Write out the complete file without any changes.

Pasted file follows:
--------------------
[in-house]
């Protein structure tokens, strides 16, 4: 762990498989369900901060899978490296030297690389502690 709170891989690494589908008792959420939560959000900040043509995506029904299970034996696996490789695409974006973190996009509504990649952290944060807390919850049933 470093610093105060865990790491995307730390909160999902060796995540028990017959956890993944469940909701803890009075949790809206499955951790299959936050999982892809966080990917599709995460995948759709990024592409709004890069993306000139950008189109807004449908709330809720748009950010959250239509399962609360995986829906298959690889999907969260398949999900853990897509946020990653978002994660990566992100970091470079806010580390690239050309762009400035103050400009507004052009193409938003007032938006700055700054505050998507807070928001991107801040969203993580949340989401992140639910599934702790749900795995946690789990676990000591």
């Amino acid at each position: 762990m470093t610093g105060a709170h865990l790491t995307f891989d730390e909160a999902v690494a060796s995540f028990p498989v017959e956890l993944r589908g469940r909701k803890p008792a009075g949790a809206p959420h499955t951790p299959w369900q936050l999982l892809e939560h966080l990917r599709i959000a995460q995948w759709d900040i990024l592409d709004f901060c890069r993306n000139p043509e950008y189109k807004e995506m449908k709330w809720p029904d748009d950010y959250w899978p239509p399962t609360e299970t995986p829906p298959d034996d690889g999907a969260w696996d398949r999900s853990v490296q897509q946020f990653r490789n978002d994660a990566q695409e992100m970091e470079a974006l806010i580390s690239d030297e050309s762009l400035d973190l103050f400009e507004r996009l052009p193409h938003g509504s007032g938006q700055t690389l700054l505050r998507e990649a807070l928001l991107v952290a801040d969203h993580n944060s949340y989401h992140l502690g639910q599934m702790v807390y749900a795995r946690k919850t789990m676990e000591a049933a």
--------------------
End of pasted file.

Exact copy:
[in-house]
């Protein structure tokens, strides 16, 4: 762990498989369900901060899978490296030297690389502690 709170891989690494589908008792959420939560959000900040043509995506029904299970034996696996490789695409974006973190996009509504990649952290944060807390919850049933 470093610093105060865990790491995307730390909160999902060796995540028990017959956890993944469940909701803890009075949790809206499955951790299959936050999982892809966080990917599709995460995948759709990024592409709004890069993306000139950008189109807004449908709330809720748009950010959250239509399962609360995986829906298959690889999907969260398949999900853990897509946020990653978002994660990566992100970091470079806010580390690239050309762009400035103050400009507004052009193409938003007032938006700055700054505050998507807070928001991107801040969203993580949340989401992140639910599934702790749900795995946690789990676990000591």
């Amino acid at each position: 762990m470093t610093g105060a709170h865990l790491t995307f891989d730390e909160a999902v690494a060796s995540f028990p498989v017959e956890l993944r589908g469940r909701k803890p008792a009075g949790a809206p959420h499955t951790p299959w369900q936050l999982l892809e939560h966080l990917r599709i959000a995460q995948w759709d900040i990024l592409d709004f901060c890069r993306n000139p043509e950008y189109k807004e995506m449908k709330w809720p029904d748009d950010y959250w899978p239509p399962t609360e299970t995986p829906p298959d034996d690889g999907a969260w696996d398949r999900s853990v490296q897509q946020f990653r490789n978002d994660a990566q695409e992100m970091e470079a974006l806010i580390s690239d030297e050309s762009l400035d973190l103050f400009e507004r996009l052009p193409h938003g509504s007032g938006q700055t690389l700054l505050r998507e990649a807070l928001l991107v952290a801040d969203h993580n944060s949340y989401h992140l502690g639910q599934m702790v807390y749900a795995r946690k919850t789990m676990e000591a049933a």